Calendars, Dates, and TimeZones
In general, calendars are not easy to understand, develop, or to use. They are complex, created out of the need to understand and put order into celestial movements, seasons, religious events, and political decisions. It's a wonder that we stay on schedule for anything, and yet we do, and the world moves on, and we still are able to use the Java platform's Calendar and Date classes to properly handle date and time functions in our applications...despite the complaints against them.
I see a new JSR on the horizon, JSR 310: Date and Time API. I haven't been involved in that, but I'm confident it will help resolve some of the problems people have with the existing Calendar and Date API in the Java platform.
I can't complain about what we have today. I know the people that created these APIs, and I know their commitment and contributions. They've worked hard and have had to work under tremendous constraints that have limited their ability to implement perfect solutions. Just like real calendars, the existing Calendar and Date APIs have been influenced my many, many factors. So, until something better comes along that everyone agrees on, we have to work with what we have. For me, that's the core APIs...nothing against Joda or other products, nothing at all. However, I think the existing date and time support is usable.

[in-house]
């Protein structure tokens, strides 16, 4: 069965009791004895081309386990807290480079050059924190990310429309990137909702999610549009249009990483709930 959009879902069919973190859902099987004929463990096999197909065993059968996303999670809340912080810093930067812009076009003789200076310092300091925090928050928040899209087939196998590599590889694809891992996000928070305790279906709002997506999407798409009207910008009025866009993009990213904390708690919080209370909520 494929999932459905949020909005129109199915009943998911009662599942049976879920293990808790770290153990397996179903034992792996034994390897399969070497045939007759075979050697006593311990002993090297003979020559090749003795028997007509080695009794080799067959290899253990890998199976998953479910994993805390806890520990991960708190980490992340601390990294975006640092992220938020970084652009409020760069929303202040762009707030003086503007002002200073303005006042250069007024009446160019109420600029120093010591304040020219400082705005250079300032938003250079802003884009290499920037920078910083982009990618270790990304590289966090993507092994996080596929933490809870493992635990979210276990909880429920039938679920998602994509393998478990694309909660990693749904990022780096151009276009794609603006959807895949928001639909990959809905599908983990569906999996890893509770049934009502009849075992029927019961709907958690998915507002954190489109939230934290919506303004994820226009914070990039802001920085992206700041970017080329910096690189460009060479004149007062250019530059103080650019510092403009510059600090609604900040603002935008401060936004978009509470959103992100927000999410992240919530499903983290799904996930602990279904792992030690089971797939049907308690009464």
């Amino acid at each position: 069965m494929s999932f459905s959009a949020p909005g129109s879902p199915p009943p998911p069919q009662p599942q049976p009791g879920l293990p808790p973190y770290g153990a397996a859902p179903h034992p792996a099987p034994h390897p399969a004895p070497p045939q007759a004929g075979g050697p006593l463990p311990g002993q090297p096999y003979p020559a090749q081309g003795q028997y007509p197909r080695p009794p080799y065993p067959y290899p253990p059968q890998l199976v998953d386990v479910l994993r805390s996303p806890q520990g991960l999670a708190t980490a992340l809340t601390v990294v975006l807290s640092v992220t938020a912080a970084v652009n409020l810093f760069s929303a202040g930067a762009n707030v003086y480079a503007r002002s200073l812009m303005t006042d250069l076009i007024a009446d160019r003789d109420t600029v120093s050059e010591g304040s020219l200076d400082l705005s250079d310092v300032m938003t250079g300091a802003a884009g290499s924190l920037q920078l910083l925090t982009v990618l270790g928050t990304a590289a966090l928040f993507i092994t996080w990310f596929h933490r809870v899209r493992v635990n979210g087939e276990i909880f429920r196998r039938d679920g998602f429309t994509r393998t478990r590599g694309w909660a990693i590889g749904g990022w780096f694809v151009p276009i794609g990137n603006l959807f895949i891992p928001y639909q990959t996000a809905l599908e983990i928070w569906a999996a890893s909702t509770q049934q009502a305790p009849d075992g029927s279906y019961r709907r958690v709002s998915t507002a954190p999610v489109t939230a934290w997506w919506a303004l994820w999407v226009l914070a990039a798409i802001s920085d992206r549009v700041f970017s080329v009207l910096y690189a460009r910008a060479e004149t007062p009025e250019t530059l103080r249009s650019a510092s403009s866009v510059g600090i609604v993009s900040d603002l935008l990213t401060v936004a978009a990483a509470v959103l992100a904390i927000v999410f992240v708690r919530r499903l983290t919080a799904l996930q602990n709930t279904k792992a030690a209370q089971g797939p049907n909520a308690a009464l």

In fact, I think it's time to help others resolve some of their concerns about the Calendar, Date, and TimeZone classes. If you have questions about these classes, I encourage you to email me (john at joconner dot com) or respond to this blog. I'm going to collect your comments and respond right here. Let's get rid of any confusions about these APIs and show some real solutions...these classes might just work better than you suspect. I'll devote the next few blogs to demonstrating best practices with these classes.